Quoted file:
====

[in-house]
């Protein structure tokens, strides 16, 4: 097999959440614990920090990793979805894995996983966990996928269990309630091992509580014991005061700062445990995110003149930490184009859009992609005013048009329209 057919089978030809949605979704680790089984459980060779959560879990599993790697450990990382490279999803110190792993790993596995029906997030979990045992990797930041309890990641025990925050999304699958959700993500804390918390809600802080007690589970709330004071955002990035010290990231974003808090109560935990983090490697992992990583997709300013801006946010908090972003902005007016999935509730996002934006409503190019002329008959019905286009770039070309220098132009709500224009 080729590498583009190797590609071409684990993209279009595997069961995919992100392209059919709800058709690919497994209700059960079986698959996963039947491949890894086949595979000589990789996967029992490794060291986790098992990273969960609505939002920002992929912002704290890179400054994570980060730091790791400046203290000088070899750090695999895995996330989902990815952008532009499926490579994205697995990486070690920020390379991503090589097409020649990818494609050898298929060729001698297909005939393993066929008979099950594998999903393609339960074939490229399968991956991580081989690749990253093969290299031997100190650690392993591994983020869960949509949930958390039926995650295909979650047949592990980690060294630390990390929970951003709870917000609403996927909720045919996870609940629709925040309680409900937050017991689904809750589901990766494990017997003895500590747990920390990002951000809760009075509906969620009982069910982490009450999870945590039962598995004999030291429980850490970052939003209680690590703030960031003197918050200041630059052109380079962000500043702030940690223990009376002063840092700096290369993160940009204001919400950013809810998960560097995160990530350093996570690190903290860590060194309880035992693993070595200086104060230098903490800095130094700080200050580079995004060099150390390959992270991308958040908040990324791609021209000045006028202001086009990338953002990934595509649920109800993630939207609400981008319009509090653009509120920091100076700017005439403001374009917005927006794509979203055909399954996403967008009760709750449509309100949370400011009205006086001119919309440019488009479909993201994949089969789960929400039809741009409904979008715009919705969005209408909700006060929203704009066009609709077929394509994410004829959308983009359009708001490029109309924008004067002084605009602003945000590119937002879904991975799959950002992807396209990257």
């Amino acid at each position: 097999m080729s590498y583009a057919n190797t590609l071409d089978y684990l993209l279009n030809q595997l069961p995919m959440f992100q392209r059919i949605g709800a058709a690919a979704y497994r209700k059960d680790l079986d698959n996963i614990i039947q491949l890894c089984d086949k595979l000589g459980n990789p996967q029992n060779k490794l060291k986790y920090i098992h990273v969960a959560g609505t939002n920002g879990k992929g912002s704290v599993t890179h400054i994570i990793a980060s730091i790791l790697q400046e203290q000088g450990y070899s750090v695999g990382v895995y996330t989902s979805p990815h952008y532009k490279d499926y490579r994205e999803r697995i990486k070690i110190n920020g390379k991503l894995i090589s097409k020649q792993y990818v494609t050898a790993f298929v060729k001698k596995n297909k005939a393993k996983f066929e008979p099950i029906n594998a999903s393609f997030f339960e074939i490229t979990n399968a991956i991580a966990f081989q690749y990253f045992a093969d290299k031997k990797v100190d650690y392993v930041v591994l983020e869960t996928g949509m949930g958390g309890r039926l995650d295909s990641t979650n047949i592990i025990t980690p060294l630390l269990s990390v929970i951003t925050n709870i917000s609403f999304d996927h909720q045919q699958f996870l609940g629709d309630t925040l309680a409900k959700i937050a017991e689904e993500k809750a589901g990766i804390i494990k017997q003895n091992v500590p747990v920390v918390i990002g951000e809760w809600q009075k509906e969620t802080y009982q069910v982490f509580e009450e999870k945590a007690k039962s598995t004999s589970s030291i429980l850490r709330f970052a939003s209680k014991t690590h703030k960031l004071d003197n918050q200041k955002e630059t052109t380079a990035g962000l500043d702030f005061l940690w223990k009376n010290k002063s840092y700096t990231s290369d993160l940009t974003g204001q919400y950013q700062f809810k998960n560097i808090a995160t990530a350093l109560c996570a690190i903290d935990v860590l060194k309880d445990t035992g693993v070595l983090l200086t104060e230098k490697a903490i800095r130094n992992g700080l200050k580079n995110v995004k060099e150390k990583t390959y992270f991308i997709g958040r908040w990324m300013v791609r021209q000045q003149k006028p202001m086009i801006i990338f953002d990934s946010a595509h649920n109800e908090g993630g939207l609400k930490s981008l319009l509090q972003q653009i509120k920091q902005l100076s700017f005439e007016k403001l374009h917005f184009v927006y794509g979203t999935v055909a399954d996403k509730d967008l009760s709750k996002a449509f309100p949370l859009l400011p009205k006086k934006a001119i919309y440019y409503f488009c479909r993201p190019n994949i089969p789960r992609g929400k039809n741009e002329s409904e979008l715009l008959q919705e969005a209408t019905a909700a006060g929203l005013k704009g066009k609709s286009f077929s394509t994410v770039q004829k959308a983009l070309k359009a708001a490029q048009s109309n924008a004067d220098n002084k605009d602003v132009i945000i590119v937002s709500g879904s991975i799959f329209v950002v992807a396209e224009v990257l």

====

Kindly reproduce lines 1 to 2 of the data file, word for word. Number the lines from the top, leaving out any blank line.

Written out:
[in-house]
């Protein structure tokens, strides 16, 4: 097999959440614990920090990793979805894995996983966990996928269990309630091992509580014991005061700062445990995110003149930490184009859009992609005013048009329209 057919089978030809949605979704680790089984459980060779959560879990599993790697450990990382490279999803110190792993790993596995029906997030979990045992990797930041309890990641025990925050999304699958959700993500804390918390809600802080007690589970709330004071955002990035010290990231974003808090109560935990983090490697992992990583997709300013801006946010908090972003902005007016999935509730996002934006409503190019002329008959019905286009770039070309220098132009709500224009 080729590498583009190797590609071409684990993209279009595997069961995919992100392209059919709800058709690919497994209700059960079986698959996963039947491949890894086949595979000589990789996967029992490794060291986790098992990273969960609505939002920002992929912002704290890179400054994570980060730091790791400046203290000088070899750090695999895995996330989902990815952008532009499926490579994205697995990486070690920020390379991503090589097409020649990818494609050898298929060729001698297909005939393993066929008979099950594998999903393609339960074939490229399968991956991580081989690749990253093969290299031997100190650690392993591994983020869960949509949930958390039926995650295909979650047949592990980690060294630390990390929970951003709870917000609403996927909720045919996870609940629709925040309680409900937050017991689904809750589901990766494990017997003895500590747990920390990002951000809760009075509906969620009982069910982490009450999870945590039962598995004999030291429980850490970052939003209680690590703030960031003197918050200041630059052109380079962000500043702030940690223990009376002063840092700096290369993160940009204001919400950013809810998960560097995160990530350093996570690190903290860590060194309880035992693993070595200086104060230098903490800095130094700080200050580079995004060099150390390959992270991308958040908040990324791609021209000045006028202001086009990338953002990934595509649920109800993630939207609400981008319009509090653009509120920091100076700017005439403001374009917005927006794509979203055909399954996403967008009760709750449509309100949370400011009205006086001119919309440019488009479909993201994949089969789960929400039809741009409904979008715009919705969005209408909700006060929203704009066009609709077929394509994410004829959308983009359009708001490029109309924008004067002084605009602003945000590119937002879904991975799959950002992807396209990257």